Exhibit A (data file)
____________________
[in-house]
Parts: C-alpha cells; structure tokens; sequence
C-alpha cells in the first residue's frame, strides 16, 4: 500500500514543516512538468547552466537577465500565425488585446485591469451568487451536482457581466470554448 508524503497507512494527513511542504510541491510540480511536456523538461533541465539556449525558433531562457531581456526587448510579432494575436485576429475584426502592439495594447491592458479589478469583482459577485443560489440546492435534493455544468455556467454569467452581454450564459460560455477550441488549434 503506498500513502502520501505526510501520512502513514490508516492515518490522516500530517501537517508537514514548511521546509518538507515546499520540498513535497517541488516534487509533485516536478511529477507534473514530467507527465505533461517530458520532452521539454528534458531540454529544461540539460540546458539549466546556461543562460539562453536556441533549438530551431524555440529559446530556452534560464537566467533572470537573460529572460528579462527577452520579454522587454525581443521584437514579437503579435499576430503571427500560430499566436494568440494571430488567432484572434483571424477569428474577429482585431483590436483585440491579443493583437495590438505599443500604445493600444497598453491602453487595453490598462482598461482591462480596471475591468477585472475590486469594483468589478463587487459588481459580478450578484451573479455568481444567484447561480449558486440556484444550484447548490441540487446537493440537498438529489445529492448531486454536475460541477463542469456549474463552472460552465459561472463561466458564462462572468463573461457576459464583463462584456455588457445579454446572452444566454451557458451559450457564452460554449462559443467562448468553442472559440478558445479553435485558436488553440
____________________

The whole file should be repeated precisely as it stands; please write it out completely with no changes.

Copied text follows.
[in-house]
Parts: C-alpha cells; structure tokens; sequence
C-alpha cells in the first residue's frame, strides 16, 4: 500500500514543516512538468547552466537577465500565425488585446485591469451568487451536482457581466470554448 508524503497507512494527513511542504510541491510540480511536456523538461533541465539556449525558433531562457531581456526587448510579432494575436485576429475584426502592439495594447491592458479589478469583482459577485443560489440546492435534493455544468455556467454569467452581454450564459460560455477550441488549434 503506498500513502502520501505526510501520512502513514490508516492515518490522516500530517501537517508537514514548511521546509518538507515546499520540498513535497517541488516534487509533485516536478511529477507534473514530467507527465505533461517530458520532452521539454528534458531540454529544461540539460540546458539549466546556461543562460539562453536556441533549438530551431524555440529559446530556452534560464537566467533572470537573460529572460528579462527577452520579454522587454525581443521584437514579437503579435499576430503571427500560430499566436494568440494571430488567432484572434483571424477569428474577429482585431483590436483585440491579443493583437495590438505599443500604445493600444497598453491602453487595453490598462482598461482591462480596471475591468477585472475590486469594483468589478463587487459588481459580478450578484451573479455568481444567484447561480449558486440556484444550484447548490441540487446537493440537498438529489445529492448531486454536475460541477463542469456549474463552472460552465459561472463561466458564462462572468463573461457576459464583463462584456455588457445579454446572452444566454451557458451559450457564452460554449462559443467562448468553442472559440478558445479553435485558436488553440